WASHINGTON — The decision by a federal judge in Utah to strike down that state's ban on same-sex marriage has prompted new legal arguments in the challenge to Oklahoma's law.
Though the two sides differ strongly on the implication of the Utah case, they agree on one thing. They want the federal judge in the Oklahoma case — Terence C. Kern — to make a decision.
The Oklahoma case was filed in 2004, just after state voters approved a constitutional amendment barring same-sex marriages in the state or recognition of same-sex marriages from other states.
That same year, Utah voters approved a similar ban. That ban was struck down three weeks ago by a federal judge who ruled that it violated the 14th Amendment's guarantees of due process and equal protection.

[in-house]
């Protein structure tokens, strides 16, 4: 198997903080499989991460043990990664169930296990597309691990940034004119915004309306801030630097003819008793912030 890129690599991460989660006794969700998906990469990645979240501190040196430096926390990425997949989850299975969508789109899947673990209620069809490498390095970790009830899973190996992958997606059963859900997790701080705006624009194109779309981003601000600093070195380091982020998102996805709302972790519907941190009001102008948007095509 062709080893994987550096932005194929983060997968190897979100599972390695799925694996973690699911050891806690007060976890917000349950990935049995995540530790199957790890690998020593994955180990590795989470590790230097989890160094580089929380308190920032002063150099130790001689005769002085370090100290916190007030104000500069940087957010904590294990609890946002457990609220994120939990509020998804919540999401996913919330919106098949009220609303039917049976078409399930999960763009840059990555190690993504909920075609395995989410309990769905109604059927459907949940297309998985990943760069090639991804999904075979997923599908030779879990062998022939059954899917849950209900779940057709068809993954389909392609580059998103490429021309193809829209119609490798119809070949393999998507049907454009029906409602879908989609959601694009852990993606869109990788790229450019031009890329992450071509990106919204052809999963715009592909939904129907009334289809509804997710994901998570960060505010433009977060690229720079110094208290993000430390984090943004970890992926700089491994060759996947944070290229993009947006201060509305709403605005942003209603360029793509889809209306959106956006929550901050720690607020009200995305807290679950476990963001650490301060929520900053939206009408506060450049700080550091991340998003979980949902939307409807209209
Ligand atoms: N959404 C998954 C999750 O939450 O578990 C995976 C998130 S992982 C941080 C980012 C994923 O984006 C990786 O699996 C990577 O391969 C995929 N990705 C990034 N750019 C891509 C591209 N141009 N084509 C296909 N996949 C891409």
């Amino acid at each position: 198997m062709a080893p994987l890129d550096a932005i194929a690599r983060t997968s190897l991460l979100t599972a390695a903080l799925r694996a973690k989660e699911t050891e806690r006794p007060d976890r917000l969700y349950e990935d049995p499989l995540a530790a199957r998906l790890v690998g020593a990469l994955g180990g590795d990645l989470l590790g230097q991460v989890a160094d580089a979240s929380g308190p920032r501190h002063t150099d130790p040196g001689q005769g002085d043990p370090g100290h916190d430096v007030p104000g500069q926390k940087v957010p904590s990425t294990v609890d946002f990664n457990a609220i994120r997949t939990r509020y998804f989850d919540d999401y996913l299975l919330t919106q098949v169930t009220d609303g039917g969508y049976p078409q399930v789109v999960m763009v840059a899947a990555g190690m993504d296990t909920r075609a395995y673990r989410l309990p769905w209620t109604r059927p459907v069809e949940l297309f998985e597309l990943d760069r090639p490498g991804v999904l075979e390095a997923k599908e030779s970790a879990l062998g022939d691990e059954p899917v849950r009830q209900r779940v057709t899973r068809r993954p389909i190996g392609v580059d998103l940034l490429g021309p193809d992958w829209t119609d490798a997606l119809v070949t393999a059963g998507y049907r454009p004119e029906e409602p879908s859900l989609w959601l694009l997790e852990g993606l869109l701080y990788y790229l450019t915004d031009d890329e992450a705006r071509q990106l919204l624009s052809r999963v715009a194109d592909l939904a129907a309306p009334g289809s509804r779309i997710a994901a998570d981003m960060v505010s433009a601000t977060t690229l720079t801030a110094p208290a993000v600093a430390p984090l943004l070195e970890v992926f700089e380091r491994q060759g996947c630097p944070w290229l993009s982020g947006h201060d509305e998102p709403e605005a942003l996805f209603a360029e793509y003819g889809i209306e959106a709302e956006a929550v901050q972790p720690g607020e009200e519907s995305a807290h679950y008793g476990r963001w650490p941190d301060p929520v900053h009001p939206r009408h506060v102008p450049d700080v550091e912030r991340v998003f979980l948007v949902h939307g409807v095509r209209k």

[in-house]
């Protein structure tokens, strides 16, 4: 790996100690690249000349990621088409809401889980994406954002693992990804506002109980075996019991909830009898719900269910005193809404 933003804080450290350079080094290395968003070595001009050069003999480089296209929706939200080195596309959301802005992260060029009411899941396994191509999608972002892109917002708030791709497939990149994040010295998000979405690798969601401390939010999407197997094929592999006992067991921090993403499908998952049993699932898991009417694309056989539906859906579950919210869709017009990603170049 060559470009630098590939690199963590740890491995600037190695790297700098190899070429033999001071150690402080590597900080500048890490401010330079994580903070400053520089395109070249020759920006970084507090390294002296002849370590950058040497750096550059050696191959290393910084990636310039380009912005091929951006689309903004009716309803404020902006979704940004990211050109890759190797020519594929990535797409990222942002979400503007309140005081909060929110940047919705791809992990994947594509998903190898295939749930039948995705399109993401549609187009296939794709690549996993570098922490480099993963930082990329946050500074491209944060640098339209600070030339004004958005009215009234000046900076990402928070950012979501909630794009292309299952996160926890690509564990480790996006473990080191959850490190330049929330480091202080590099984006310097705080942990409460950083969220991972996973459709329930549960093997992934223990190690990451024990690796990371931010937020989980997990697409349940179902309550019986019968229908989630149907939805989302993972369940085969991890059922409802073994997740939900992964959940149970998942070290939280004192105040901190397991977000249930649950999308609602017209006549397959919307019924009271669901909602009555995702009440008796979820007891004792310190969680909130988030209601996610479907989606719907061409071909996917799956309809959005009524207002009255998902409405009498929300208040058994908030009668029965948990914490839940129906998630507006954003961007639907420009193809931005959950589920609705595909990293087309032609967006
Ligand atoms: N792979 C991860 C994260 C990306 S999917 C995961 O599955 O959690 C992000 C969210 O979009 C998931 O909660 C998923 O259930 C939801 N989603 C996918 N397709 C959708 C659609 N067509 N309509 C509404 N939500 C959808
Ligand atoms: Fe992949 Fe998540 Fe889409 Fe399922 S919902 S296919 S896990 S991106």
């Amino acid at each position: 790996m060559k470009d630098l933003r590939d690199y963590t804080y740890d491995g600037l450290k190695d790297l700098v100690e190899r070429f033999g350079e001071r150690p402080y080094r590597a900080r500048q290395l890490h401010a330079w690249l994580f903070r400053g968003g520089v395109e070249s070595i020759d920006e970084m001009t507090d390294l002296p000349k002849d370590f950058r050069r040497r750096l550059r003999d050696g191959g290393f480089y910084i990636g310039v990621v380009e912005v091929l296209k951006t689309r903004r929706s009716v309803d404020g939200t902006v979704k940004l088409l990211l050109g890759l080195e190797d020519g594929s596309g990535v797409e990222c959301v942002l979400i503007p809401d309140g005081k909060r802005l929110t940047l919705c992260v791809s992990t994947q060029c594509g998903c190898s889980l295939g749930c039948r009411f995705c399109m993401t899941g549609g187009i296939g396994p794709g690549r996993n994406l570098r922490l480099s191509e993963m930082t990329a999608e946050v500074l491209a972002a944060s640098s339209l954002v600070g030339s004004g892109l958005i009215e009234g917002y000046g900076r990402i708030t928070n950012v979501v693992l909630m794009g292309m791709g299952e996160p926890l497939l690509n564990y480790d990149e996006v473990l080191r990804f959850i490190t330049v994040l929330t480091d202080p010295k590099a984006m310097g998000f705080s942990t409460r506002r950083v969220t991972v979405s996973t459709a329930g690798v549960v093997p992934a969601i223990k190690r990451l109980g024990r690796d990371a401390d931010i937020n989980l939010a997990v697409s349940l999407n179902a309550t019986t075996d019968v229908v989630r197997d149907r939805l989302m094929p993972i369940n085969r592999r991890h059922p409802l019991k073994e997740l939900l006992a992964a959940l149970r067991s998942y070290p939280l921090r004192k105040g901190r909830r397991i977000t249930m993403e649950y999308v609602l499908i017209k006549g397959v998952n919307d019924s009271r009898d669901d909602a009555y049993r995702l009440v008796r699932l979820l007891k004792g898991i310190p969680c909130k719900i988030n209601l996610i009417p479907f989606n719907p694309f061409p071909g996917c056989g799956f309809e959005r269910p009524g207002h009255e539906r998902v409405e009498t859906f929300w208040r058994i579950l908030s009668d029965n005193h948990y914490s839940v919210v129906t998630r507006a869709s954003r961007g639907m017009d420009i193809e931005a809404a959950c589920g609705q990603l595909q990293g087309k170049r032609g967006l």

The 10th U.S. Circuit Court of Appeals is now considering the Utah case. Oklahoma is also part of the 10th circuit, meaning the appeals court decision will be binding on the judge in the Oklahoma case.
The two couples challenging Oklahoma's ban want a decision from Kern before the appeals court rules. They quickly filed a brief after the Utah decision arguing that the cases had several parallels and “virtually the same arguments.”
Don Holladay, attorney for the couples, told the judge their arguments should be heard since the appeals court decision would “undoubtedly govern the disposition and/or enforcement of their rights.”
Mary Bishop and Sharon Baldwin have waited nine years since the Tulsa County clerk denied them a marriage license, and Gay Phillips and Sue Barton have waited nine years to have their marriage recognized, Holladay said in his brief.
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